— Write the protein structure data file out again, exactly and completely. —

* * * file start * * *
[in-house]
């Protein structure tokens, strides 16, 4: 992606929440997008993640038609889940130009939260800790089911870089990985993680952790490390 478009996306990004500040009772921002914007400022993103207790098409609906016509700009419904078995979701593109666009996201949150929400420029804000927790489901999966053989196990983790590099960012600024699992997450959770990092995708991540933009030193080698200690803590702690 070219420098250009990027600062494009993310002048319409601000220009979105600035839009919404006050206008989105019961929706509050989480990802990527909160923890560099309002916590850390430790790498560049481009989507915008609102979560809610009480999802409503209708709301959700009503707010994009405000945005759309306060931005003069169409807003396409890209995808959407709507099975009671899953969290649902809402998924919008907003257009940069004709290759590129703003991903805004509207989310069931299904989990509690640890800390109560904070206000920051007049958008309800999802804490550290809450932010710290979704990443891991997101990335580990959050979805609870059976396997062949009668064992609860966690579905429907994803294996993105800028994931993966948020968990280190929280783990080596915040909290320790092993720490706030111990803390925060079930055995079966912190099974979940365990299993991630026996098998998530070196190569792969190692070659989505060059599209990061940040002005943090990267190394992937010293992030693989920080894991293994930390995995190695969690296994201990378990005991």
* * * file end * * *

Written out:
[in-house]
């Protein structure tokens, strides 16, 4: 992606929440997008993640038609889940130009939260800790089911870089990985993680952790490390 478009996306990004500040009772921002914007400022993103207790098409609906016509700009419904078995979701593109666009996201949150929400420029804000927790489901999966053989196990983790590099960012600024699992997450959770990092995708991540933009030193080698200690803590702690 070219420098250009990027600062494009993310002048319409601000220009979105600035839009919404006050206008989105019961929706509050989480990802990527909160923890560099309002916590850390430790790498560049481009989507915008609102979560809610009480999802409503209708709301959700009503707010994009405000945005759309306060931005003069169409807003396409890209995808959407709507099975009671899953969290649902809402998924919008907003257009940069004709290759590129703003991903805004509207989310069931299904989990509690640890800390109560904070206000920051007049958008309800999802804490550290809450932010710290979704990443891991997101990335580990959050979805609870059976396997062949009668064992609860966690579905429907994803294996993105800028994931993966948020968990280190929280783990080596915040909290320790092993720490706030111990803390925060079930055995079966912190099974979940365990299993991630026996098998998530070196190569792969190692070659989505060059599209990061940040002005943090990267190394992937010293992030693989920080894991293994930390995995190695969690296994201990378990005991």